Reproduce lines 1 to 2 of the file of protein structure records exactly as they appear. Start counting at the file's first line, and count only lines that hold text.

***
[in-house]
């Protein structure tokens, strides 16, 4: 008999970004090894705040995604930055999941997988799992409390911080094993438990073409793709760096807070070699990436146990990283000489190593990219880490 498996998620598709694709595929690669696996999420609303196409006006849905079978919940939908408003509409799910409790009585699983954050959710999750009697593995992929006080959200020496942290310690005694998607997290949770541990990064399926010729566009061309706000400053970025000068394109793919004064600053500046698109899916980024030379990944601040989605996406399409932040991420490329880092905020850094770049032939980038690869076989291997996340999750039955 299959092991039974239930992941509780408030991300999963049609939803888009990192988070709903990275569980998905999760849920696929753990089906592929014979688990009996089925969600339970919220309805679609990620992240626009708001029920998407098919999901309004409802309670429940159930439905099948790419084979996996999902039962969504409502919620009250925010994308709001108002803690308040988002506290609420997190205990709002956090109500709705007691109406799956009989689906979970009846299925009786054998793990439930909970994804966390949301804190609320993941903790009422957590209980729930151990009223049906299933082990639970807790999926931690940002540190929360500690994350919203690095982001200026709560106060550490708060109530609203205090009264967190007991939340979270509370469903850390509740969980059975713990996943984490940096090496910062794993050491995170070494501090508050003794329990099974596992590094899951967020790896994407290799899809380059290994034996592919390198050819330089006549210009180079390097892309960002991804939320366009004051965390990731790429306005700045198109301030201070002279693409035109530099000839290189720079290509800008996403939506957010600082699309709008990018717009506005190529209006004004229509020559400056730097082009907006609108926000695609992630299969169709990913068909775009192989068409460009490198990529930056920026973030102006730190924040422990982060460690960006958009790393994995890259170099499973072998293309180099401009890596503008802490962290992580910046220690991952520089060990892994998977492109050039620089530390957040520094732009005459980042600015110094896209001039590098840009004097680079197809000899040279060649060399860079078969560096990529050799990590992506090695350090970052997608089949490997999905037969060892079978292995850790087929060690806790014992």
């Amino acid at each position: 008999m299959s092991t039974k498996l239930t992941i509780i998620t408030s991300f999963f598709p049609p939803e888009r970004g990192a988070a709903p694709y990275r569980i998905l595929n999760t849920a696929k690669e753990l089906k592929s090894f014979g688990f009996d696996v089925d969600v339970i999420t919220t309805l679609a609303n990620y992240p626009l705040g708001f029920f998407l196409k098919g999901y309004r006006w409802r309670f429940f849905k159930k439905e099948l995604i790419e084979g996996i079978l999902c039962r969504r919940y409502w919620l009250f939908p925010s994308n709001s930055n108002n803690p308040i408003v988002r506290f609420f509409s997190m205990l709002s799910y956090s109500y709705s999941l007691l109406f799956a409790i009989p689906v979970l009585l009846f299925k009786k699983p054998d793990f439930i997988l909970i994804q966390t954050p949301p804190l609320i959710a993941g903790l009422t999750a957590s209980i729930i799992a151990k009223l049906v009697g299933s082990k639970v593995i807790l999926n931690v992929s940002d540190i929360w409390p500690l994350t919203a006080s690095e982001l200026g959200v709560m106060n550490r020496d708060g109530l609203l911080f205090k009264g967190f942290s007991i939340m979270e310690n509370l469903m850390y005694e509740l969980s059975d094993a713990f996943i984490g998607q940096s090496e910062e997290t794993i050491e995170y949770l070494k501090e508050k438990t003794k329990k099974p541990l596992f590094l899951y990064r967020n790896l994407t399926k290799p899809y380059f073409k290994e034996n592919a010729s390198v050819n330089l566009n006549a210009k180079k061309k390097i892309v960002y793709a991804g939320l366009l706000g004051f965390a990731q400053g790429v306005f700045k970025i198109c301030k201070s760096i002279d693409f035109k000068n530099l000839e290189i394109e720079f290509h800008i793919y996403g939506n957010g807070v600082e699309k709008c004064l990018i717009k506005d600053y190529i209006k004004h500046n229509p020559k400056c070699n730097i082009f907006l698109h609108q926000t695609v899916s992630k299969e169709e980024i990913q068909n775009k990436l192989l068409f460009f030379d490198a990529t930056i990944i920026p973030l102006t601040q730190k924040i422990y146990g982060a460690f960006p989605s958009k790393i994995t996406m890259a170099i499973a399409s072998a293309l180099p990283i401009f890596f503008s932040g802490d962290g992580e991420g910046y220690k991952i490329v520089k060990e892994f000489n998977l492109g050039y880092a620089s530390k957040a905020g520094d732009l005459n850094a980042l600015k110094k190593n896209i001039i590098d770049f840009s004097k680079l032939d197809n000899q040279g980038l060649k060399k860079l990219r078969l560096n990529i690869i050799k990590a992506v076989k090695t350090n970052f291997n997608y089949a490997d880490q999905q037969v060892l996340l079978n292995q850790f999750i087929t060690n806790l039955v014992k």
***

[in-house]
């Protein structure tokens, strides 16, 4: 008999970004090894705040995604930055999941997988799992409390911080094993438990073409793709760096807070070699990436146990990283000489190593990219880490 498996998620598709694709595929690669696996999420609303196409006006849905079978919940939908408003509409799910409790009585699983954050959710999750009697593995992929006080959200020496942290310690005694998607997290949770541990990064399926010729566009061309706000400053970025000068394109793919004064600053500046698109899916980024030379990944601040989605996406399409932040991420490329880092905020850094770049032939980038690869076989291997996340999750039955 299959092991039974239930992941509780408030991300999963049609939803888009990192988070709903990275569980998905999760849920696929753990089906592929014979688990009996089925969600339970919220309805679609990620992240626009708001029920998407098919999901309004409802309670429940159930439905099948790419084979996996999902039962969504409502919620009250925010994308709001108002803690308040988002506290609420997190205990709002956090109500709705007691109406799956009989689906979970009846299925009786054998793990439930909970994804966390949301804190609320993941903790009422957590209980729930151990009223049906299933082990639970807790999926931690940002540190929360500690994350919203690095982001200026709560106060550490708060109530609203205090009264967190007991939340979270509370469903850390509740969980059975713990996943984490940096090496910062794993050491995170070494501090508050003794329990099974596992590094899951967020790896994407290799899809380059290994034996592919390198050819330089006549210009180079390097892309960002991804939320366009004051965390990731790429306005700045198109301030201070002279693409035109530099000839290189720079290509800008996403939506957010600082699309709008990018717009506005190529209006004004229509020559400056730097082009907006609108926000695609992630299969169709990913068909775009192989068409460009490198990529930056920026973030102006730190924040422990982060460690960006958009790393994995890259170099499973072998293309180099401009890596503008802490962290992580910046220690991952520089060990892994998977492109050039620089530390957040520094732009005459980042600015110094896209001039590098840009004097680079197809000899040279060649060399860079078969560096990529050799990590992506090695350090970052997608089949490997999905037969060892079978292995850790087929060690806790014992």